Using adverbs carefully

Using adverbs carefully: This weblog has rarely considered the problem with adverbs until reading recently a post on Language Log referring to Elmore Leonard’s Fourth Rule of Writing:

4. Never use an adverb to modify the verb ”said” . . .

. . . he admonished gravely. To use an adverb this way (or almost any way) is a mortal sin. The writer is now exposing himself in earnest, using a word that distracts and can interrupt the rhythm of the exchange. I have a character in one of my books tell how she used to write historical romances ”full of rape and adverbs.”

The sinfulness of adverbs was the first thing that came to mind when seeing a report that Suzuki and Consumer Reports have settled finally an 8-year-old lawsuit the auto company brought against the magazine. According to the AP, Suzuki received no money, but Consumer Reports’ owner, Consumer Union, issued a statement that the results of a road test in 1988 of the company’s Samarai was written inaccurately.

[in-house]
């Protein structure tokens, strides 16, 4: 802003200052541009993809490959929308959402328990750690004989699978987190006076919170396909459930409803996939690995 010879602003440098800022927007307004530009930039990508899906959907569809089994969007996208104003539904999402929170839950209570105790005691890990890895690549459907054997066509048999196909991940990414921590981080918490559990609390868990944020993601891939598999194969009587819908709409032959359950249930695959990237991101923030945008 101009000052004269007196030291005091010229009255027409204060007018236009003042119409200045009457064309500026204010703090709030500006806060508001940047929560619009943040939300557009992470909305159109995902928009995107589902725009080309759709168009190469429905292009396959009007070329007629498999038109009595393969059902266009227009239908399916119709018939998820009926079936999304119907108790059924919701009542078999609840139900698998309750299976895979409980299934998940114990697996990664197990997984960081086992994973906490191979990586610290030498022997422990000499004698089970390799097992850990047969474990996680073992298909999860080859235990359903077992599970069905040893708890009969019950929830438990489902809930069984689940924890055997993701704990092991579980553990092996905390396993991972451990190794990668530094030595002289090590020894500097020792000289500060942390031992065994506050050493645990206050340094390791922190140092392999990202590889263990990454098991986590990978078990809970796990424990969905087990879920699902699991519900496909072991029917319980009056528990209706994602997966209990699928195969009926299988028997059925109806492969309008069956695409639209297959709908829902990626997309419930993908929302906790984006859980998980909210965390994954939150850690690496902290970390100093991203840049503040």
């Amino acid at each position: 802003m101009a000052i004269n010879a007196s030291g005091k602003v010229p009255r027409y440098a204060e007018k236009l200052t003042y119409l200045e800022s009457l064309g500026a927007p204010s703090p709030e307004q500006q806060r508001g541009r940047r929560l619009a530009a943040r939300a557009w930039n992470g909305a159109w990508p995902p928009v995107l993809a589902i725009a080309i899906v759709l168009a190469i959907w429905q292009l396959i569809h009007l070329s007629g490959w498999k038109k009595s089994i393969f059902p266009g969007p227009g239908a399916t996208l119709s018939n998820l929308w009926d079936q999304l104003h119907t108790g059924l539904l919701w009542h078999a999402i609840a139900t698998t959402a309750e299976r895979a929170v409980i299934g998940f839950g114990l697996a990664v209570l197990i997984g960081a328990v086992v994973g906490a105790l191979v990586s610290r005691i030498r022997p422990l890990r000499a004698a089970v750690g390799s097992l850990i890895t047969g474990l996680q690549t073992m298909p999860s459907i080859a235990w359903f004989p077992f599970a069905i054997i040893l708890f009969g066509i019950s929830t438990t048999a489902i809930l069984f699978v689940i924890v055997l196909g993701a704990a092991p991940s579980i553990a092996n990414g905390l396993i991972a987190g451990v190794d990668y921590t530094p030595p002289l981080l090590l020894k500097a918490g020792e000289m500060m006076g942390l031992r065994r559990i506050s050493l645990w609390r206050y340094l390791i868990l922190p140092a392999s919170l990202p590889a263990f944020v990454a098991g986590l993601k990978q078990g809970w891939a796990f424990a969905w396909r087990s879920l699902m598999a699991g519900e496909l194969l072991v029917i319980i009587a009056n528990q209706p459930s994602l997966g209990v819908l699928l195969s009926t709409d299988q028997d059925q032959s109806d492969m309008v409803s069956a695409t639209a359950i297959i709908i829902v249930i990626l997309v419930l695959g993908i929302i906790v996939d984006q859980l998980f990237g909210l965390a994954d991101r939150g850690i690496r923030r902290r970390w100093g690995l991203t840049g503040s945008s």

“CU’s use of the adverb `easily’ may have been misconstrued and misunderstood,” it said in a statement. “CU never intended to state or imply that the Samurai easily rolls over in routine driving conditions.”

Let this be a lesson for all adverb sinners.